Last week we started a series on Personal Finance for Couples and we discussed money management for unmarried couples. Couple days later I got an email from a reader, Emily, who wrote this:

Hi Ray,

I am glad you have started a series on personal finance for couples, I am engaged and set to get married in summer 2010. My fiancé and I have a great relationship, but are not always on the same page when it comes to finances. Our relationship is great and money is not really an issue right now, but after reading your article this week and some others I really would like to start having discussions with him now before things get bad. My problem is that I don’t know how to start the conversation, what to talk about and I don’t want to make him feel that there is an issue. I just would like to do the things you wrote about last week, but not sure how to start.

Couple Talk Finances

Couple Talk Finances

Emily asked a great question, that I somehow oversaw to discuss. How to start the finance discussion with your significant other? Discussing finances with your significant other can be an uncomfortable talk; people are more comfortable talking about sex than money. As mentioned in the previous article, finances are the number one reason for divorces, so it goes without saying that discussing finances at an early stage is vital, but how do you start the conversation?

Although starting finance discussion with your partner other can feel a little unnatural, over time it will become normal. To get started the right way follow these steps/suggestions and things can get off to a good start, but remember that it will take some time for this conversation to become “normal”.

1.       Start by Discussing the Good things

Start your personal finance discussion by talking about the things you are doing right and are happy about. You may have made some good frugal decision recently or maybe decided to contribute to a charity. Praise each other for the good/smart financial decisions you have made, this will make it a more comfortable conversation and boost your self-esteems.

2.       Discuss specific and small things

One common mistake I see new couples do over and over again is discussing complicated and broad issues such as retirement life style, children’s education etc. Those are very lengthy and sometimes heated conversation and you do not need to discuss them right out of the gate. Talk about small short term specific goals; in Emily’s case maybe discuss your wedding costs and maybe read the wedding savings tips article and discuss. Sticking to something short term and specific will ensure that you can accomplish something during the conversation and not feel the time is wasted.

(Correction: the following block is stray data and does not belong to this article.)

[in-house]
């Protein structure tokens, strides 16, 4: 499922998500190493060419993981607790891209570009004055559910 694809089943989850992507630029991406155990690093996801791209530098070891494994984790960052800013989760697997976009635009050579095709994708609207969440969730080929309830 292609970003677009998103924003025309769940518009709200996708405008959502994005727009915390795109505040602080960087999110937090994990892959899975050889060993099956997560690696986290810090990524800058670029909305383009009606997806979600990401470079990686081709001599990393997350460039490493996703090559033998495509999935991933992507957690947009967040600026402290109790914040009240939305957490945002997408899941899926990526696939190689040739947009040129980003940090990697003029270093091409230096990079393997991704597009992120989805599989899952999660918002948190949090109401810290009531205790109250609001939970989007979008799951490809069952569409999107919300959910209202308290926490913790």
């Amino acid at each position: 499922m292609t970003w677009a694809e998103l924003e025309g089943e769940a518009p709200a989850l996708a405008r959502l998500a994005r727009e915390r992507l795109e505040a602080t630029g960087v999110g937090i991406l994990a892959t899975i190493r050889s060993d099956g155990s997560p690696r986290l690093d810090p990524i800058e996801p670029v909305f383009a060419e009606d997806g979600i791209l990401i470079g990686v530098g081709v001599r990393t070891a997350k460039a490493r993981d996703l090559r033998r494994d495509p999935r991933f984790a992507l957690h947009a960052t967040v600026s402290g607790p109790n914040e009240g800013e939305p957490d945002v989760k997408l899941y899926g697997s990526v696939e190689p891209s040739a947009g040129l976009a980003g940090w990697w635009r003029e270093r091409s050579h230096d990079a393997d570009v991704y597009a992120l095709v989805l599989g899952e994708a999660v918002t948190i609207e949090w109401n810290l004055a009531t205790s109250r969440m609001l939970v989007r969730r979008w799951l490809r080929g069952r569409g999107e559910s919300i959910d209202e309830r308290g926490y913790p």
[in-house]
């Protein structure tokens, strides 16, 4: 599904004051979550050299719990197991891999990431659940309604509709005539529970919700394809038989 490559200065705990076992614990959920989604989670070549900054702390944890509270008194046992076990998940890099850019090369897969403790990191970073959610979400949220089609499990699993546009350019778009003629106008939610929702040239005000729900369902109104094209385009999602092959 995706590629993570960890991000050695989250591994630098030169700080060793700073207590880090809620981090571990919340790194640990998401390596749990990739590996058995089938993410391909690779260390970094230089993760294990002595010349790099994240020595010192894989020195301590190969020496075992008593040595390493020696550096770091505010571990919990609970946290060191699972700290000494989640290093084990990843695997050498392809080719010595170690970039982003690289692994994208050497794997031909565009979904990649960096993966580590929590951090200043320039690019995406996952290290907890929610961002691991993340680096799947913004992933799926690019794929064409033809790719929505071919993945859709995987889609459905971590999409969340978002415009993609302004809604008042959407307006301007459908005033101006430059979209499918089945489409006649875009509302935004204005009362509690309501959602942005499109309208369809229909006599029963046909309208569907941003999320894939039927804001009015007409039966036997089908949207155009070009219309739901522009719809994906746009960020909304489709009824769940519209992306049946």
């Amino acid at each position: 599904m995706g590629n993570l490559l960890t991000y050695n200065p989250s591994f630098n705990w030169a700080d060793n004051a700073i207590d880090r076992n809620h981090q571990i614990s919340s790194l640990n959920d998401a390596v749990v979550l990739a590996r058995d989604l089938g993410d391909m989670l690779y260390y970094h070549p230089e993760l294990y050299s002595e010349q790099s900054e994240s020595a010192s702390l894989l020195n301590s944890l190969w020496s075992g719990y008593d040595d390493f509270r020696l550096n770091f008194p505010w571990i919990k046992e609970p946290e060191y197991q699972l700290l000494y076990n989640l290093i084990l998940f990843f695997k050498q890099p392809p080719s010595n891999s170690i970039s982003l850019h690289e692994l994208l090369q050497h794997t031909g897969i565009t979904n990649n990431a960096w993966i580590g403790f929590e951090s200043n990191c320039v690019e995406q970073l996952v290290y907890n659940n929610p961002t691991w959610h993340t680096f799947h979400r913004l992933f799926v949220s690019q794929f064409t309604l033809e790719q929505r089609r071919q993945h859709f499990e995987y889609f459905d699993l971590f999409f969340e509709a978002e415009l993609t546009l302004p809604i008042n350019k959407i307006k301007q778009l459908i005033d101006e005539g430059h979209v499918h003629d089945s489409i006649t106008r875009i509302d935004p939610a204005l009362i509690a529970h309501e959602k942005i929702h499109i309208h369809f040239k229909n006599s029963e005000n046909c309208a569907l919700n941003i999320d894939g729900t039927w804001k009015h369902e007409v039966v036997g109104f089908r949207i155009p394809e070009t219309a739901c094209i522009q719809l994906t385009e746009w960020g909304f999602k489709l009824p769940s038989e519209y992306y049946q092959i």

3.       Admit Your Own Mistakes

Do not start pointing fingers, but rather admit some of your own financial mistakes and what you have learned from them. Do not talk about all the financial mistakes your partner has committed in the past, but rather focus on your own mistakes. The important part here is that you also discuss what you learned from those mistakes. For example, just saying that you made a mistake buying a $20,000 car when you had $15,000 in loans is not very productive, but what did you learned from that is much more productive.

4.       Break it off if too Heated

If you sense things are getting a little too emotional and heated, just break off the conversation before things turn ugly. Just break off the conversation and skip to step 6, than revisit the discussion at some other time.

5.       Agree to discuss finances regularly

Hopefully the first conversation has been productive to some extend, but don’t let the momentum go, set a monthly finance discussion. Regular family finance discussions can go a long way not only in strengthening your relationship but also in your wealth creation.

6.       Be Romantic

Discussing finances is far from romance, but once the discussion has ended, do something fun. Be romantic, you can go out for dinner in the evening or maybe go for a late night movie or …well I am sure you can think of other amusements.

The first conversation may not go as smooth or productive as you may want to, but it’s just the first step and remember it’s a long term process. So don’t give up, just try again another time it may take sometime to find the right rhythm. If you find things are not working at all but you both still want to have the financial talk, than consult a money coach in your area who maybe able to help you.

Do you have any suggestions for new couples? What have you done that has or has not worked for you?



Ray is an ex-financial adviser and the founder of Financial Highway. Currently working in the financial industry and working towards completing his Chartered Financial Analyst, CFA, designation.